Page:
Yesterday, we highlighted a new initiative from DoD acquisition chief Ashton Carter’s office to extend a lifeline to the troubled rotary wing industry by collecting money from fragmented research efforts across government and funneling it to the most promising new technologies.
Today, on Capitol Hill, came further warnings from a panel of budget and industry analysts on the fragile state of the helicopter industry. Congressional Research Service analyst Stephen Daggett said the defense industrial base would largely weather a projected reduction in procurement spending, except for the helicopter industry. That industry segment is losing market share and talent to European companies, he said at a House Armed Services Committee hearing.
On the same panel, CSIS’s David Berteau also warned of the risks facing the helicopter base in a period of declining procurement budgets. The most innovative technologies no longer come from U.S. helicopter builders, rather, European companies are pushing the envelope. The technology gap between commercial and military helicopters is much narrower in Europe than in the U.S., he said, which makes dual-use, and the larger margins from shared commercial and military helicopters, more viable.
The biggest challenges facing the helicopter industry is the lack of “demand.” There are no new start programs in the Future Year Defense Program (FYDP) and no signals from DoD on big future rotary wing programs. That is why this new report from the Government Accountability Office is so interesting. GAO’s auditors warn of a looming “tactical airlift gap” because there is no aircraft currently able to move the Army’s “medium weight” weapons about the battlefield.
Only the C-17 is large enough to carry Strykers and MRAPs, once all those vehicle’s weapons, RPG cages and other armor packages are installed. They don’t fit inside C-130s. The C-17, however, is too large to fly into small, unimproved strips close to the front lines, what the Army often calls the “last tactical mile.”
GAO notes that DoD plans to come up with some kind of aircraft that fits the bill, and to replace the C-130H, in the Joint Future Theater Lift (JFTL) effort, which is still in the conceptual stages. The Army and Air Force are looking at both tilt-rotor -- the Army choice -- and fixed wing -- the Air Force choice -- options for an aircraft “capable of transporting current and future medium weight armored vehicles into austere locations with unprepared landing areas,” according to a draft Initial Capabilities Document.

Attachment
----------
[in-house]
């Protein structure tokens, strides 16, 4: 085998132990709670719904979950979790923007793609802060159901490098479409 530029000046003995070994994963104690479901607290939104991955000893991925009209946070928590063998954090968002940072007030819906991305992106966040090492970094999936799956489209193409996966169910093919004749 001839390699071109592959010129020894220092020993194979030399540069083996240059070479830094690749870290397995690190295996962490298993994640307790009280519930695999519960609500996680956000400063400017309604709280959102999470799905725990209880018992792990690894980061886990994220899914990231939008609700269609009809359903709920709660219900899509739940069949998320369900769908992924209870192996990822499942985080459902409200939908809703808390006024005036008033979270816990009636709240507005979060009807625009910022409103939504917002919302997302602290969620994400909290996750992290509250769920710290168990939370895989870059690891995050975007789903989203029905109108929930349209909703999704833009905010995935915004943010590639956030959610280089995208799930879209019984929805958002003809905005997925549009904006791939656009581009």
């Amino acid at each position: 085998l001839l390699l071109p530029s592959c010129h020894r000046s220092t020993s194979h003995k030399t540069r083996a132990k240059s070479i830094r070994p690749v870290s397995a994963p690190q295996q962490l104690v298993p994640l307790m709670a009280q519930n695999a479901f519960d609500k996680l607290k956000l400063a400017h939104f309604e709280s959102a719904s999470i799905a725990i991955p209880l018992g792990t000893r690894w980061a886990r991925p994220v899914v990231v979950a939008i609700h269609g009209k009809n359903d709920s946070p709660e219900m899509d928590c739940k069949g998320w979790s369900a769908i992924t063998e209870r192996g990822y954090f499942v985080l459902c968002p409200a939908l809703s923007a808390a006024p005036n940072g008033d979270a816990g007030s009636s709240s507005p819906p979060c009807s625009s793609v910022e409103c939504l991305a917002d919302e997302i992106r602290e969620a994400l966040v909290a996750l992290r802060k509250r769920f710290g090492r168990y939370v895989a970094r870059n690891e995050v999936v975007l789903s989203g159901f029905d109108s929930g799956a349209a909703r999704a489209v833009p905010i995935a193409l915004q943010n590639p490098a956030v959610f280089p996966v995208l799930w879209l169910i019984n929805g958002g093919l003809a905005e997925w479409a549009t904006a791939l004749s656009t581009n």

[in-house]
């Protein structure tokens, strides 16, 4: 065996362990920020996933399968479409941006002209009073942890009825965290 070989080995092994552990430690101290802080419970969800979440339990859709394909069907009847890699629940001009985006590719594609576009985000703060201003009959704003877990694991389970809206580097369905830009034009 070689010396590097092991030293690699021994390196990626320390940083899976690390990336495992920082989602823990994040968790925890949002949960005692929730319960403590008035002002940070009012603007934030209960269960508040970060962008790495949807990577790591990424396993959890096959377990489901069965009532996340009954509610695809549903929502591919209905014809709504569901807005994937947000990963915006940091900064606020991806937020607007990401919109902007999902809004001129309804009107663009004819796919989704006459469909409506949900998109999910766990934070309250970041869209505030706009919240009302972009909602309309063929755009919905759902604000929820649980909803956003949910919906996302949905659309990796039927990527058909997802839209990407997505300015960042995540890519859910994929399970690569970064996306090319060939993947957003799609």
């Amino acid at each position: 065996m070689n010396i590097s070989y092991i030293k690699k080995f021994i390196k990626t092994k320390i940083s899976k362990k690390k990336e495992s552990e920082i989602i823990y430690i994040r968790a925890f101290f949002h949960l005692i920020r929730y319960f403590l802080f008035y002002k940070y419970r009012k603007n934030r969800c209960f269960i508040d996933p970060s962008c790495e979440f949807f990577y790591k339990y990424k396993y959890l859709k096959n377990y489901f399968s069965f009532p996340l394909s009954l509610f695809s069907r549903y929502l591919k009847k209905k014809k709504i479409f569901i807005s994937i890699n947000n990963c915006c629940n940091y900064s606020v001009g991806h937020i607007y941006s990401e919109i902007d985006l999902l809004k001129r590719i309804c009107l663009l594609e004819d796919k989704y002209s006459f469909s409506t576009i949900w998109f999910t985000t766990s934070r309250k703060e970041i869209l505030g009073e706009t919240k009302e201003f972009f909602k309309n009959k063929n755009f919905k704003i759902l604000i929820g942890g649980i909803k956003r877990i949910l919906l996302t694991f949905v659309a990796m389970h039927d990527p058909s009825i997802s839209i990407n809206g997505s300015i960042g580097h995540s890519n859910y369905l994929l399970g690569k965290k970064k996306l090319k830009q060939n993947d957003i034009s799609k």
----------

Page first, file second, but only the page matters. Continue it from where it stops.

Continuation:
The JFTL could potentially breathe some life into the troubled rotary wing industry, but it faces some serious headwinds. To begin with, the Air Force and Army don’t exactly see eye-to-eye on the JFTL.
The Army desperately wants an aircraft that will give them a “vertical mounted maneuver” capability, a very large tilt-rotor that can pick up troops and vehicles and move them rapidly about the battlefield. The ground vehicle part of the cancelled FCS program was originally supposed to build the vehicles to make vertical mounted maneuver a reality. GAO says the tilt-rotor would need a payload capacity five times that of the V-22 Osprey; the Army is reportedly looking at a 40 ton vehicle as the follow on effort to FCS.
The Air Force is looking to JFTL to provide a standard long-range transport to perform traditional airlift missions and is pursuing turbofan technology in a fixed-wing aircraft to operate on short, soft or rough airfields, said GAO.
Under the best of circumstances, which don’t apply under projected budget scenarios, the soonest a new JFTL aircraft could be fielded would be 2024. In the meantime, JFTL risks being sidelined by service disagreements over what it’s supposed to do, cost growth and the “overpromising performance” problem, warns GAO.
GAO recommends that the Army and Air Force follow an “evolutionary” strategy with JFTL that would select mature technologies; the needed tilt-rotor technology already exists. The Senate Armed Services Committee has also weighed in and requested that DoD “assess the merits of initiating a low-cost, highly streamlined competitive prototyping effort immediately.”
While JFTL might not solve the lack of innovative technologies problems in the rotary-wing base, it could potentially provide a much needed new program and procurement dollars.